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Growth in Autoimmune Thyroiditis: Clinical Features, Controversies, and Outcomes in the Pediatric Population

  • Susan Demartini
  • Mark D. DeBoer
Chapter

Abstract

Chronic lymphocytic thyroiditis (CLT) is an autoimmune process that is the most common cause of acquired hypothyroidism and can lead to severe growth failure. CLT is a frequent hormone abnormality in pediatrics, being present in up to 2.5% of children. Growth failure from severely low levels of thyroid hormone usually occurs as a late finding, because the onset of symptoms is often insidious. Hypothyroidism from CLT is associated with delayed bone age, and early diagnosis and treatment should preserve final height. Nevertheless, initial treatment with a full replacement dose of levothyroxine has been associated with rapid advancement of the bone age and a compromise in final adult height. Additionally, treatment of CLT with severe bone age delay during puberty may result in a decreased final height. Because of the relatively high incidence of the condition and the non-specific nature of many of the symptoms, physicians caring for children are encouraged to keep a low threshold for checking thyroid function in children. Though data are few, early discovery and treatment of the disease is felt to avoid significant growth effects.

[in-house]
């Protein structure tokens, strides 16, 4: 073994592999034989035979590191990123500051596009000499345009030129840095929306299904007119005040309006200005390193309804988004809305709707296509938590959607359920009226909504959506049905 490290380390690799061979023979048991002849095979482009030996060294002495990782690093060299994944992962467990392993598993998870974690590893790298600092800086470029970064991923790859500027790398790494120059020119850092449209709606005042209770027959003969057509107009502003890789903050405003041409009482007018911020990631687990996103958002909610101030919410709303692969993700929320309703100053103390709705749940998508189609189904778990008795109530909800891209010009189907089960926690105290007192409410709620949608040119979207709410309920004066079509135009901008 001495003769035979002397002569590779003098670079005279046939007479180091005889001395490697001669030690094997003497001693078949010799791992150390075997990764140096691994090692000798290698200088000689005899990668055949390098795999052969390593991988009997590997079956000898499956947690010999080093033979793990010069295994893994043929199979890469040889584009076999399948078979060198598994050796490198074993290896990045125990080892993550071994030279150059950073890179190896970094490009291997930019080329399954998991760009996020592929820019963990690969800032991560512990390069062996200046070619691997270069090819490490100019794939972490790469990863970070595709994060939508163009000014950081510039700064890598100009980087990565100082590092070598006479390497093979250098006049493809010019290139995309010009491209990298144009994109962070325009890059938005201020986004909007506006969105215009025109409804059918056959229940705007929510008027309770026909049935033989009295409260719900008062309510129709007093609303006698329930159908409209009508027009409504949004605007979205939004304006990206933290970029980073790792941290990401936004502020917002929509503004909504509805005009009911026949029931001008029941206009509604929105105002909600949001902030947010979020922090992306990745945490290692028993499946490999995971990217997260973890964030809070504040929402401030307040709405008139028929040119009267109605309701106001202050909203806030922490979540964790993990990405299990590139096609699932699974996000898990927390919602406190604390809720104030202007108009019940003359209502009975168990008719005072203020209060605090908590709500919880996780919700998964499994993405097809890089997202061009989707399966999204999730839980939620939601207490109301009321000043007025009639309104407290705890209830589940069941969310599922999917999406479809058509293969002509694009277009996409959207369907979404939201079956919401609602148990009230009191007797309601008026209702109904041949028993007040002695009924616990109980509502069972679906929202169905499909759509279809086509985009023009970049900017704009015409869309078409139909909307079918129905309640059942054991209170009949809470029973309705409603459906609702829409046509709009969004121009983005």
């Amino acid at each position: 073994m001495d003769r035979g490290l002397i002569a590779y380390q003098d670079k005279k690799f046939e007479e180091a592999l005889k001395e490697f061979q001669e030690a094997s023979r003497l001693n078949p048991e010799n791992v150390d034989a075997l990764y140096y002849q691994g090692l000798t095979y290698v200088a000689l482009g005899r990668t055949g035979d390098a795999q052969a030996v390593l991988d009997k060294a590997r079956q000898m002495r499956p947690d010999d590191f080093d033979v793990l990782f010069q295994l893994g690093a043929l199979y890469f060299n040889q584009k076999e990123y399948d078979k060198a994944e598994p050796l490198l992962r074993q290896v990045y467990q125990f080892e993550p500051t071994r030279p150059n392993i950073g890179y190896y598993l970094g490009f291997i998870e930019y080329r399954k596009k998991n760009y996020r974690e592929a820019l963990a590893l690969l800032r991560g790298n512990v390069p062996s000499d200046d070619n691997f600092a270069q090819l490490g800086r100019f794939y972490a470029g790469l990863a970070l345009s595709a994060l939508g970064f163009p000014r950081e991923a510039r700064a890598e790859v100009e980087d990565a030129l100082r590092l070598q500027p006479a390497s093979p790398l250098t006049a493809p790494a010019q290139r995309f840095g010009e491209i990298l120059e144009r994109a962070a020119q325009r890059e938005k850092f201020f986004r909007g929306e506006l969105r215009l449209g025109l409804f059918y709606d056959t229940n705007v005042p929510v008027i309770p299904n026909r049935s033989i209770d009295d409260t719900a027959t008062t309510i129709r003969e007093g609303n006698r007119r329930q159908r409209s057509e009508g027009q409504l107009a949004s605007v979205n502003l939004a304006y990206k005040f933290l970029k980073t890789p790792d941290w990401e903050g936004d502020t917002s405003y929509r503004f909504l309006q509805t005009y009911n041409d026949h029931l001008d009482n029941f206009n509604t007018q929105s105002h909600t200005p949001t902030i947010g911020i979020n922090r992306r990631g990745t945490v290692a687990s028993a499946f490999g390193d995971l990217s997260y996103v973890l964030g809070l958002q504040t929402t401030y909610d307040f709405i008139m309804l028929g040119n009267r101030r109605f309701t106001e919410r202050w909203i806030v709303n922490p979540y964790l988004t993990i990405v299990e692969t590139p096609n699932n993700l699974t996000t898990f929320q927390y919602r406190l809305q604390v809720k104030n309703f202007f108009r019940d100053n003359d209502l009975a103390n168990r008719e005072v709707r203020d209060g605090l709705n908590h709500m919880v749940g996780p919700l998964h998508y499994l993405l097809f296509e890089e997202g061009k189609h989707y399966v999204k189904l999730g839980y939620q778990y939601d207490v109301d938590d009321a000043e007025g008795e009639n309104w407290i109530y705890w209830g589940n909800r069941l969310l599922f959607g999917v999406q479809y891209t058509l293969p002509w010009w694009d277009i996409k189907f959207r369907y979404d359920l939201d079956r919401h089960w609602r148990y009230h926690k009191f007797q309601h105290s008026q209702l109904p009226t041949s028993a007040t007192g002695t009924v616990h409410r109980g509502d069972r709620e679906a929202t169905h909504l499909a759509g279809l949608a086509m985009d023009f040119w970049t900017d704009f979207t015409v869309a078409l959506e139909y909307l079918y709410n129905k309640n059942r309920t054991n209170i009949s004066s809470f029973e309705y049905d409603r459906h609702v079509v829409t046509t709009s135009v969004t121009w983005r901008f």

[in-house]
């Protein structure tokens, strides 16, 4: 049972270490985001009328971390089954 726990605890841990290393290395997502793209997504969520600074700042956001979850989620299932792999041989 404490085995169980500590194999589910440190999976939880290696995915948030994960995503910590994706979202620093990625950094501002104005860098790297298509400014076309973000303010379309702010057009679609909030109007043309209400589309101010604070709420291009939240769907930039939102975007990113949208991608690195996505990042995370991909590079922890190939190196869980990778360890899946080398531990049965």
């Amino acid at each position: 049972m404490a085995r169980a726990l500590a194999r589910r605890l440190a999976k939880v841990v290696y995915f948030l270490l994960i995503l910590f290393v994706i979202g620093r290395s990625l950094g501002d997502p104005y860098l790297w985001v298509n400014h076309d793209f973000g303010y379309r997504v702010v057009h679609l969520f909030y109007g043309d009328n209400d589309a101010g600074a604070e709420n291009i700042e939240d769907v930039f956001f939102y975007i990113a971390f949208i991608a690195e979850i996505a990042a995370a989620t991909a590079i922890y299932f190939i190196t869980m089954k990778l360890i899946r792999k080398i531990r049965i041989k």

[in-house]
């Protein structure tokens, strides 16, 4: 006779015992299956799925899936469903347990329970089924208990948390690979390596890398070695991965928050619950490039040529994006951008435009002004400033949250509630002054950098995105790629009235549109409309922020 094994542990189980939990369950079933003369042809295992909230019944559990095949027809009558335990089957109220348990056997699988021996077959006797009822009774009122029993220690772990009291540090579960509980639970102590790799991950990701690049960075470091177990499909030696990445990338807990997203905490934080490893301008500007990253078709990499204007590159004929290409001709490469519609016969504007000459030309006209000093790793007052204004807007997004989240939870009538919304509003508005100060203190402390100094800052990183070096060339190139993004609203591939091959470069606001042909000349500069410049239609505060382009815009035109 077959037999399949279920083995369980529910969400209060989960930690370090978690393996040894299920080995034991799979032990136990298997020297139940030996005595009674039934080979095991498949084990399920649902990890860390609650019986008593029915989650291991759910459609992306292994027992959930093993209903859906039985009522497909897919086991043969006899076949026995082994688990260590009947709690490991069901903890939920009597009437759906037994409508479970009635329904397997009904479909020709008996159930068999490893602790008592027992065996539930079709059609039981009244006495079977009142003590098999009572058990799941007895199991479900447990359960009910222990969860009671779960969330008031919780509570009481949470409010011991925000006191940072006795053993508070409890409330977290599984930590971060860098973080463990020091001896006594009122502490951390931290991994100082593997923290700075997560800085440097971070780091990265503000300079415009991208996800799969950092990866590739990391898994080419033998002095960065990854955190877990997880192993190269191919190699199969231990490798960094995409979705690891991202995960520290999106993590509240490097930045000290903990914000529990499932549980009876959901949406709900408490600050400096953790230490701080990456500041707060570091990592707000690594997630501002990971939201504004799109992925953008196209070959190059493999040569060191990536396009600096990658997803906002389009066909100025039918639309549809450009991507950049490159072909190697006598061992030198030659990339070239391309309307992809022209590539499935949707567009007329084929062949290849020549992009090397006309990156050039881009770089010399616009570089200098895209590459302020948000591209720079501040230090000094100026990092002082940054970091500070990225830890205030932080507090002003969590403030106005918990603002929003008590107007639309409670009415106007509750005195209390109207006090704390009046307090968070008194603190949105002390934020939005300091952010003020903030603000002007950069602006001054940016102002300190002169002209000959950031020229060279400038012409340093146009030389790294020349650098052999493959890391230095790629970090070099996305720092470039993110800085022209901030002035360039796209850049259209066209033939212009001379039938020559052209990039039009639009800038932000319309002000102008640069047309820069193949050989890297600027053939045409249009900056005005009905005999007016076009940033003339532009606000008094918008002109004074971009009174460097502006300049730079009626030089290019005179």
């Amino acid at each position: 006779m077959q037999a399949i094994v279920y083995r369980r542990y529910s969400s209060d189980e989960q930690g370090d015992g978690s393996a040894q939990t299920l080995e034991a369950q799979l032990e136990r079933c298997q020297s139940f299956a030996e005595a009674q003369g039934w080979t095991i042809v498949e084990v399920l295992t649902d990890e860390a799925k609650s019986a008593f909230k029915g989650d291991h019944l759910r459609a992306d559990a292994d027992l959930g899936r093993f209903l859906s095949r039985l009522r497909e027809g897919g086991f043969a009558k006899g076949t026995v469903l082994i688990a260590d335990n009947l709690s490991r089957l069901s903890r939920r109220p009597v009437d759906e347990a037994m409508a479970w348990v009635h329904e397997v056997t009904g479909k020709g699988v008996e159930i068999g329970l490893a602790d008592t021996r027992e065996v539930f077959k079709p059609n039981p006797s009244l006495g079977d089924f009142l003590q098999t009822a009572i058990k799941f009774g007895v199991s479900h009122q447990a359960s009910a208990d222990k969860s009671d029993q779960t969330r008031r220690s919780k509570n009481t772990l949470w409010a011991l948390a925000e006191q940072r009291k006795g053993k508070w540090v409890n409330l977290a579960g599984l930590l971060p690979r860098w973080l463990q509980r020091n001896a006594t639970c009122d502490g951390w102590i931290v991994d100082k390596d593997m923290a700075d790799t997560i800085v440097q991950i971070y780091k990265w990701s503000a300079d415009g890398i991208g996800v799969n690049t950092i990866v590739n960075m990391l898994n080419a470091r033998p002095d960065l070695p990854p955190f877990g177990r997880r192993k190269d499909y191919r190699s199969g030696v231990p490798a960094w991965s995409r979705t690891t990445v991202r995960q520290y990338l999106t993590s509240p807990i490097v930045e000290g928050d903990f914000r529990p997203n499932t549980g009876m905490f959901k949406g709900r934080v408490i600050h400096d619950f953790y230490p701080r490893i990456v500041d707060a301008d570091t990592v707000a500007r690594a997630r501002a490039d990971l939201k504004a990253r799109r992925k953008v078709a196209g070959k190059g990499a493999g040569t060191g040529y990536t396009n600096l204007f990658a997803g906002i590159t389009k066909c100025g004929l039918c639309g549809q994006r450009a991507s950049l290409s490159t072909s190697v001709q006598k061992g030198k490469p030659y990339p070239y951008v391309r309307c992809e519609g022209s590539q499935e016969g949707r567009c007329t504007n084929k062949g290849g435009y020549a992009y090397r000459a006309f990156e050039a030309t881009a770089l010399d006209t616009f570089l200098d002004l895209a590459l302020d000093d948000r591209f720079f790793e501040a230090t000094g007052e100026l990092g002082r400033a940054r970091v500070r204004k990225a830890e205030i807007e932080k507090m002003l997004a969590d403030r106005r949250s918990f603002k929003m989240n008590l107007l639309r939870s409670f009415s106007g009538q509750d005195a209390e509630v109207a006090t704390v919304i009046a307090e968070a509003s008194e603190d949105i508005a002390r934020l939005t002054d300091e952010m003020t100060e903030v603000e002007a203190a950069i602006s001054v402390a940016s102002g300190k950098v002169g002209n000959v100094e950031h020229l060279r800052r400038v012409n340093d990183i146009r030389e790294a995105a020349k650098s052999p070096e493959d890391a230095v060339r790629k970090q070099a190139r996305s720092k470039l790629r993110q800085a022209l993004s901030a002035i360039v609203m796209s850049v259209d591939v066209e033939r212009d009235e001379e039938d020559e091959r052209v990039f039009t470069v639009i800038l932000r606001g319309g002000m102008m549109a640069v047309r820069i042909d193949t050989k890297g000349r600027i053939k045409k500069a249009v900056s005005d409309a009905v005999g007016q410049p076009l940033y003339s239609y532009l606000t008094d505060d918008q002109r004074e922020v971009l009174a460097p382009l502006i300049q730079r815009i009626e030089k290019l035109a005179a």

Keywords

Obese Child Subclinical Hypothyroidism Adult Height Congenital Hypothyroidism Autoimmune Thyroiditis 
These keywords were added by machine and not by the authors. This process is experimental and the keywords may be updated as the learning algorithm improves.

Abbreviations

AMP

Adenosine monophosphate

BA

Bone age

BMI

Body mass index

CLT

Chronic lymphocytic thyroiditis

FSH

Follicle-stimulating hormone

hCG

Human chorionic gonadotropin

HA

Height age

HLA

Human leukocyte antigen

SCH

Subclinical hypothyroidism

SDS

Standard deviation score

TRH

Thyrotropin-releasing hormone

TSBAb

TSH receptor blocking antibody

TSH

Thyroid-stimulating hormone

TSI

Thyroid-stimulating immunoglobulin

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Copyright information

© Springer Science+Business Media, LLC 2012

Authors and Affiliations

  1. 1.Department of PediatricsUniversity of VirginiaCharlottesvilleUSA

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